One criticism often made of government — at all levels — is that it lacks efficiency. There is certainly some truth to this claim, and in some cases you won’t have to look far, especially when the federal government is spending trillions of taxpayer dollars.

There are a variety of reasons for this, one is that there isn’t always the incentive to achieve efficiencies. Another is that spending huge amounts of money — as in Washington — makes spending much smaller amounts seem inconsequential by comparison, and perhaps, more palatable.

Fortunately, on the local level taxpayers do receive a considerable degree of bang for their buck. Certainly, local government has the reputation for being the most responsive, as its officials often face the same challenges as their constituents. Consequently, we often don’t have to look far to find policies and proposals in local government that reflect efficiency and common sense.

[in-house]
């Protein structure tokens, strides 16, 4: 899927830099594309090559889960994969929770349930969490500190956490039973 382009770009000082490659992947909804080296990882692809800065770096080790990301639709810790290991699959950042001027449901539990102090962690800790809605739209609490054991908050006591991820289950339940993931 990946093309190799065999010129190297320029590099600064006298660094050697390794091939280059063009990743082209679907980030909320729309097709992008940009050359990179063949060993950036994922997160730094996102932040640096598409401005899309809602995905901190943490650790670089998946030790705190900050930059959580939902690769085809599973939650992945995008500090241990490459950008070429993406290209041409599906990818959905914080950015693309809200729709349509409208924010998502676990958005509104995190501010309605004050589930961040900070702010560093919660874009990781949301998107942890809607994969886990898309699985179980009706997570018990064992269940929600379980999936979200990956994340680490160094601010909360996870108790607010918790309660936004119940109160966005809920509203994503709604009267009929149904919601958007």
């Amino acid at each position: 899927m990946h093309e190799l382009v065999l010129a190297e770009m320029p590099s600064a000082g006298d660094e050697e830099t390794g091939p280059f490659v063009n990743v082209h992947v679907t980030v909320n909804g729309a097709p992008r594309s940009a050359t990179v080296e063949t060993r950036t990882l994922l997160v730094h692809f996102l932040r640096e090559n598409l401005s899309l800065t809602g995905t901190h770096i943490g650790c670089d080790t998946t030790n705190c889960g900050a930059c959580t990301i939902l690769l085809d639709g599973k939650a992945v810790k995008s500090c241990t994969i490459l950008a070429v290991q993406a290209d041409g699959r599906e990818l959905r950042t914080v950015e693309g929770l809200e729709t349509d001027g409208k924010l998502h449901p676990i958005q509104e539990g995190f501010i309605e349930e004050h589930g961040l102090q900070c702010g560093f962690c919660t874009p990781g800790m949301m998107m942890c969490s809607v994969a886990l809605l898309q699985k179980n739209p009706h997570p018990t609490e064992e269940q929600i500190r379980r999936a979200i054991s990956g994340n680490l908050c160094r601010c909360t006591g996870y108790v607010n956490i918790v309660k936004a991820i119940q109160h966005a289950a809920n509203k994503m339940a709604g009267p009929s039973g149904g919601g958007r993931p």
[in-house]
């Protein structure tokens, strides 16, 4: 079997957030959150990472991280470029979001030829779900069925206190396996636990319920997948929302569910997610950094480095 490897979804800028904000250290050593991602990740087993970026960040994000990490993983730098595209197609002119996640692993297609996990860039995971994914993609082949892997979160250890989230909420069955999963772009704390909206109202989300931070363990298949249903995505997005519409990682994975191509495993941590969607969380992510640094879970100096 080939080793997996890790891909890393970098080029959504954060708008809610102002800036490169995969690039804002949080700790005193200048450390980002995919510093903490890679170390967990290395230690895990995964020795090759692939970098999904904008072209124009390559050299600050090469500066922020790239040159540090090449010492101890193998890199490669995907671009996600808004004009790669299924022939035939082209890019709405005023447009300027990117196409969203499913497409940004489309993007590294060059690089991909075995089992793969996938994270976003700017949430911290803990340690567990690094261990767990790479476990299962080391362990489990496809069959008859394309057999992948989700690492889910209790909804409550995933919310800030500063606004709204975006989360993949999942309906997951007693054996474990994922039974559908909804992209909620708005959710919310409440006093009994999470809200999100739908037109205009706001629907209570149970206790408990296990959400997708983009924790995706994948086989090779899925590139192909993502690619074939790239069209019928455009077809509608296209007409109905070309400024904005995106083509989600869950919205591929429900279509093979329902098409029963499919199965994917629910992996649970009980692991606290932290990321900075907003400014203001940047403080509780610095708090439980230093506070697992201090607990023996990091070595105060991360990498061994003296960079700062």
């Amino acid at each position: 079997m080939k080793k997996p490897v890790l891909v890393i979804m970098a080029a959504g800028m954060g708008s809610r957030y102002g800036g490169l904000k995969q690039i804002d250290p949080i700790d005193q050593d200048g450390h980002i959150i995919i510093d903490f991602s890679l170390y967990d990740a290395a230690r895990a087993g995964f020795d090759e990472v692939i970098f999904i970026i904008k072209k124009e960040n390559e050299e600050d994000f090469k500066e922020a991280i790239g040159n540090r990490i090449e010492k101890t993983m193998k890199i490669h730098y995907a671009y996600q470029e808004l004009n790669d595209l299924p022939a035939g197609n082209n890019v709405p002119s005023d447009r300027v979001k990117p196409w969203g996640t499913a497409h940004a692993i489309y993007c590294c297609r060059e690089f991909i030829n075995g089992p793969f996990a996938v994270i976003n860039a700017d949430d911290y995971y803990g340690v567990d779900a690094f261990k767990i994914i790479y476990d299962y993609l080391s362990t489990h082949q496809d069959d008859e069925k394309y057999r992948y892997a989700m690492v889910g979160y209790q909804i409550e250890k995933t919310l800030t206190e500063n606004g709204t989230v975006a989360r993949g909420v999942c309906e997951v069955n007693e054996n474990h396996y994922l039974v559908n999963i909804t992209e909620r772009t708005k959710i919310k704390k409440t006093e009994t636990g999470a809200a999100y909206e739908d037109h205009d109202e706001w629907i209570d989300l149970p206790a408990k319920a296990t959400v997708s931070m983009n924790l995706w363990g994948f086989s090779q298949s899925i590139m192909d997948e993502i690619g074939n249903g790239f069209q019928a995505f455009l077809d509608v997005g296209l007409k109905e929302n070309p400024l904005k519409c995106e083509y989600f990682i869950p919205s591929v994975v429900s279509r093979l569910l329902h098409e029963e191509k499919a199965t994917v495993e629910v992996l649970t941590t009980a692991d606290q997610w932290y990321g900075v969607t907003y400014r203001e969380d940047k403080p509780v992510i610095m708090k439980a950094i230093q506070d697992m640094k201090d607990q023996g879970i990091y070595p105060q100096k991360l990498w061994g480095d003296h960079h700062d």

Two have surfaced recently in Defiance.

One is a proposal by the city administration to sell 53 vehicles over a few years and replace them with new, leased vehicles.

City officials and councilmen seem to agree that this will save considerable money as the company pushing this idea (Enterprise Fleet Management) has stated. The company estimates that the savings could reach $320,000 over 10 years. Perhaps, it won’t be this much, but the program makes sense by keeping the city’s fleet fresh and updated.

Another proposal aimed at efficiency is Mayor Mike McCann’s proposed charter amendment combining the city’s planning and zoning boards, thereby giving future developers one less hurdle to clear. The thought is that the board could handle two issues at once, if necessary.

The city’s charter commission should — and probably will — recommend that council put this on the ballot for voters to decide in November.

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